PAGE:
Do you know if any of them have any aspirations to continue acting?
Dione loves movies and is watching movies all the time at home. When we invited him to make the film, he was the very first person in the family who decided to do it. He was so excited. Because the other part of the family, the father and the mother, they were in doubt about it. We discovered that a few years before he wanted to figure out how to make theatre plays. But it’s a very little city and there is not much opportunity in the region. But he is very interested in continuing in this area.
Dione was so excited right away. Why do you think the older generation was more hesitant about the film?
First of all, the younger generation has access to internet, not in the region, but when they go to school every day they have wifi and free access to internet. It’s something that the government provides to every school, so this is very important to the development of interests in movies, plays or other things. This generation before didn’t have any access to this. The only thing they had access to is television that only has mainstream things. That’s why I think the young generation is always trying to figure out different things to do, but in the meantime, it’s difficult to find opportunities. For Dione and the other guys we met, the only option that they have is working in the farms and it’s a tough job, and the salary is not so good. So they have to go to the cities but there are a lot of people so the opportunities are also not that good. It’s difficult despite having this new access provided by the internet. For these older generations, it’s basically because they didn’t have this kind of opportunity before. But during the process, the father and the mother became very excited. During the shooting they loved the crew and the process. They were discovering a lot, they never saw a camera before, never saw a movie crew working. But Dione and Andressa, the young girl, had watched a “making of” movie/DVD before so they already knew a little bit.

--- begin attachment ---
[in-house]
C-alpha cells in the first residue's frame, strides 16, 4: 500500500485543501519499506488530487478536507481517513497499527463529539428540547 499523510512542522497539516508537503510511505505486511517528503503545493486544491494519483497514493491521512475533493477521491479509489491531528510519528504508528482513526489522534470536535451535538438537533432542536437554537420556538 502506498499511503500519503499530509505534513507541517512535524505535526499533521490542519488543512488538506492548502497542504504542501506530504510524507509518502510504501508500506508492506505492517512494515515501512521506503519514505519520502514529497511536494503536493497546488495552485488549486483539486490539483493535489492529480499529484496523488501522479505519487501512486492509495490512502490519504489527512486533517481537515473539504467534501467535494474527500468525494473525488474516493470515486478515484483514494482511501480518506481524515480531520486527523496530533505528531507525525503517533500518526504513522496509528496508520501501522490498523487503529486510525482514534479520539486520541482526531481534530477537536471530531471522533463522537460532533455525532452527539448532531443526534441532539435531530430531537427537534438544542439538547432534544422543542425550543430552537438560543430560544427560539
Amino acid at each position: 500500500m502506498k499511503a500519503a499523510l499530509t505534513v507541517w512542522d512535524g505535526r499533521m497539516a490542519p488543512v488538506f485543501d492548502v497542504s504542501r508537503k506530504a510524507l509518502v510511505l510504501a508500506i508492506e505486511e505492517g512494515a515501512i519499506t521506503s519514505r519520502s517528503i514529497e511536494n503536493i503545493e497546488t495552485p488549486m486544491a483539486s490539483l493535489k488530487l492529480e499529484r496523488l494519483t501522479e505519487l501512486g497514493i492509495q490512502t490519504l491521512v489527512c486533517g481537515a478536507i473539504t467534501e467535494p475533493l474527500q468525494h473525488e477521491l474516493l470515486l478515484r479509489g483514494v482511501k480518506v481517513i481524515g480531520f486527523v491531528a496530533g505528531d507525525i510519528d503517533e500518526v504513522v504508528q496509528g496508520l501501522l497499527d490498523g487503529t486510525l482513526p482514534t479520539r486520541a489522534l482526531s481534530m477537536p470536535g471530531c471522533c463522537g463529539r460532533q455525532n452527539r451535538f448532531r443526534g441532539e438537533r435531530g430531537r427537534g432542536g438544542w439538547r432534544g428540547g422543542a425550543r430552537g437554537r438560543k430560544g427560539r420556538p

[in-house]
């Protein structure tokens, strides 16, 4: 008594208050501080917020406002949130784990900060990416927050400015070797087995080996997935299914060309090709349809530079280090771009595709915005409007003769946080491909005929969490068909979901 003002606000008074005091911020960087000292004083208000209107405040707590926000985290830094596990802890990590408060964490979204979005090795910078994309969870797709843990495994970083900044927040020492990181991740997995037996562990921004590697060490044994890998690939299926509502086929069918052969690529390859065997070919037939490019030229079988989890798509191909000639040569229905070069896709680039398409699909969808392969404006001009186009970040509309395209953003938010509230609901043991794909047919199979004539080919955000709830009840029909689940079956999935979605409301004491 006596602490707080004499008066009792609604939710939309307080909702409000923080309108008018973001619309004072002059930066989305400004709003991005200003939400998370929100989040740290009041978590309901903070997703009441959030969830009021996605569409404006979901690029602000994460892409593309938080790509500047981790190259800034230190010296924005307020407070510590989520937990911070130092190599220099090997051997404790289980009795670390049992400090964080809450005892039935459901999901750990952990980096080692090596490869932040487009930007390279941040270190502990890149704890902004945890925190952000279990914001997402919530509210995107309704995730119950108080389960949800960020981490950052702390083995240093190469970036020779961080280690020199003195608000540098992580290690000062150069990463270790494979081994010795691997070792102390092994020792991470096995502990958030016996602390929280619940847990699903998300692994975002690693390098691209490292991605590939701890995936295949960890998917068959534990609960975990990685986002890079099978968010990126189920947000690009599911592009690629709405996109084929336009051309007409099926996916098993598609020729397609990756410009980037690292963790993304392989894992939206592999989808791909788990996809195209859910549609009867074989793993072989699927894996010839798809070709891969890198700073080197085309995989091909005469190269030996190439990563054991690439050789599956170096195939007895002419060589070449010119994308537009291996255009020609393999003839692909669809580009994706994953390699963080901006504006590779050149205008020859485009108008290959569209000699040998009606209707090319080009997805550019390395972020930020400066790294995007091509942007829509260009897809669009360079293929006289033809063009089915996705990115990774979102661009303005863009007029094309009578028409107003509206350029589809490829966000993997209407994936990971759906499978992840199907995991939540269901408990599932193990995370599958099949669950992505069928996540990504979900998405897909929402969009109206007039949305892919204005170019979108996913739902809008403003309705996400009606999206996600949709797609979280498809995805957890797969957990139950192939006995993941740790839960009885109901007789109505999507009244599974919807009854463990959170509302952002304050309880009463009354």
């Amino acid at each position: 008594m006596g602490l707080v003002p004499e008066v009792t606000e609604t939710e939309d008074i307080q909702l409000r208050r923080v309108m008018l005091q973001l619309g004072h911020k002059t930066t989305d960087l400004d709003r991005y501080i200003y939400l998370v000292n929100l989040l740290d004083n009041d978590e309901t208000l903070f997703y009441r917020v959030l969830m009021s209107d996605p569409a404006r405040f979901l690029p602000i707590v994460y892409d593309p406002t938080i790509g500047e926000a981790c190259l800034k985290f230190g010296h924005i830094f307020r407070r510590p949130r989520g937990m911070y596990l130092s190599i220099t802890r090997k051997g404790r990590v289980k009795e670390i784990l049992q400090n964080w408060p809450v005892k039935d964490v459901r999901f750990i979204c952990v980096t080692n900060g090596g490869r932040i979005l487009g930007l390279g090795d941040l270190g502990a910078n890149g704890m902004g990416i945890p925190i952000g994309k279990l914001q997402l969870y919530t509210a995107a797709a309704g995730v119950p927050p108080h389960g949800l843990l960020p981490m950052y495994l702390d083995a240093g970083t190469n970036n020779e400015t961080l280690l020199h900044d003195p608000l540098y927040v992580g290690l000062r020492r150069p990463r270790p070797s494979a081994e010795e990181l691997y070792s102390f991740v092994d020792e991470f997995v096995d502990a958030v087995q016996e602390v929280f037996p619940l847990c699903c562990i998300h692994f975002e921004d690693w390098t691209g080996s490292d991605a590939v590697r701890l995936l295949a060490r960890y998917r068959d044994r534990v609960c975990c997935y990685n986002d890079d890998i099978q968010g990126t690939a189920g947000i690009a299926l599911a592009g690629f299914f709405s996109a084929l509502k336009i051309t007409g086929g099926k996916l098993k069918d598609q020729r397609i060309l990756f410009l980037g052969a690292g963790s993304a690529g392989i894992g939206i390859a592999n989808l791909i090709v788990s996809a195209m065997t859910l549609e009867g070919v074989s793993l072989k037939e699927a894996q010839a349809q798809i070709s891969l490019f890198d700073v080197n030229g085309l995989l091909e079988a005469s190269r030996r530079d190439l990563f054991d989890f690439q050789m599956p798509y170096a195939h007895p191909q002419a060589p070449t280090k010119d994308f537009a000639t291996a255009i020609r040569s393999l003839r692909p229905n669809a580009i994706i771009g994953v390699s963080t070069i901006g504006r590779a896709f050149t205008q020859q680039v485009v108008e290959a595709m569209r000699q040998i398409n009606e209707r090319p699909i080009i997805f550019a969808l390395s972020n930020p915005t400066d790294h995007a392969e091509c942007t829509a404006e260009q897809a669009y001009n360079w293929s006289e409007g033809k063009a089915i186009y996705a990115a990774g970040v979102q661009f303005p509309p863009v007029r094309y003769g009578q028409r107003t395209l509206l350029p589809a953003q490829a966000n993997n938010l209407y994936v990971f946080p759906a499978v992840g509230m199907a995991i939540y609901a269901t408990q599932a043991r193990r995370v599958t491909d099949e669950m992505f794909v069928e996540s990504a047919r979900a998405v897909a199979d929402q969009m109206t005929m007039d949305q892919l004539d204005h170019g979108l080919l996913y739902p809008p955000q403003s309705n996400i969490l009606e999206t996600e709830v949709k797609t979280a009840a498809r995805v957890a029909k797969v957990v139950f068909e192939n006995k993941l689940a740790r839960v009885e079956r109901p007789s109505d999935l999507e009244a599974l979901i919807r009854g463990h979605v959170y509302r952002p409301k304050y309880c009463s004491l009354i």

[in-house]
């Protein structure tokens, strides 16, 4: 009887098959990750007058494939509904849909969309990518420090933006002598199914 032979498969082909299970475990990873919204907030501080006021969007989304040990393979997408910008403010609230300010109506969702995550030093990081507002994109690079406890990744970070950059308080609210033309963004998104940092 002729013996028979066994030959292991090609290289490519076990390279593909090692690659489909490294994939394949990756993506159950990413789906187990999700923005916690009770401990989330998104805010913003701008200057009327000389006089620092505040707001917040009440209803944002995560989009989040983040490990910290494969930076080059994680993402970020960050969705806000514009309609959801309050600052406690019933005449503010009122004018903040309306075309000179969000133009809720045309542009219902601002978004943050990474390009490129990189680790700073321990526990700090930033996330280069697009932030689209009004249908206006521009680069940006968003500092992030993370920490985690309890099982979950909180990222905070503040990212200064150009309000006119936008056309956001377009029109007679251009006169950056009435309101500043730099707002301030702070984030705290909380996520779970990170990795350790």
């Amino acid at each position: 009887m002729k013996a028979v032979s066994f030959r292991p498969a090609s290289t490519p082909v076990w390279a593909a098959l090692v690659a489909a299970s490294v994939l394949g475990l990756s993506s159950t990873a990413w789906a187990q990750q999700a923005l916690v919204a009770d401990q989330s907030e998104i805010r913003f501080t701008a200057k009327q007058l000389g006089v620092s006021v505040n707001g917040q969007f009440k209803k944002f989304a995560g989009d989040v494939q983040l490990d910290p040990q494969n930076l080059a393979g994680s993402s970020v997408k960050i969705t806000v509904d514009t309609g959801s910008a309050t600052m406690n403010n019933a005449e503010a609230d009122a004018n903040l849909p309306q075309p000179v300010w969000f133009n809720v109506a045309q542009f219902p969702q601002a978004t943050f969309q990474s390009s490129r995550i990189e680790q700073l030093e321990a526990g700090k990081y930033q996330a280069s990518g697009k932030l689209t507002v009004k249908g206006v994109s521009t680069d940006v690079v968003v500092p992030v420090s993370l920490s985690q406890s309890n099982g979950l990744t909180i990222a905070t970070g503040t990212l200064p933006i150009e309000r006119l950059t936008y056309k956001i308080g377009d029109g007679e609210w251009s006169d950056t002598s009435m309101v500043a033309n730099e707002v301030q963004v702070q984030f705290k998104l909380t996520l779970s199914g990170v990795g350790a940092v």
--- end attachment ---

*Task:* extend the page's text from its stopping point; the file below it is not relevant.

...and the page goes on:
There is one scene where Dione encounters a man wearing a USA flag T-shirt. (We both laugh) The man pretends to throw an imaginary grenade at Dione and shoots at him just using his finger. Can you tell me more about this scene?
It’s an interesting story. During the research a lot of the stories that I heard, I added to the script. One of these stories was about this man, not this guy who appears in the film because he’s someone we invited to play the character. When I was researching, I saw a guy walking on the road alone, a guy in his own world. He seemed lost. We found out that this guy living with his sister had a mental/developmental issue. Every day he left the house to walk alone in the road, in the sun, and at the end of the day he always came back. I felt like this was a very strong story. Pico is the guy acting in the movie, and I met him in the city. He had the same thing, he has a mental disorder and he walks alone every day. When I met him I talked to him and his sister about the film. He has almost the same story as the first guy I met in the road. He was very excited when I invited him to make the film. I discovered during shooting that he loved war movies from the US, so that T-shirt was a coincidence. I told him to wear whatever he likes. He came with that US T-shirt and I said wow, that’s just perfect. And then I explained the story to him again because sometimes he forgot. When you are on the road, there are a lot of these coincidences. Even the region where we shot the film, Vacaíqua. This is a region that we discovered by chance. We were lost in the road and we gave a ride to a woman hitchhiking. It was the only person we gave a ride to, and she told us about Vacaíqua, and this is how we met the region and Dione. We were very open to these coincidences, what destiny gave us.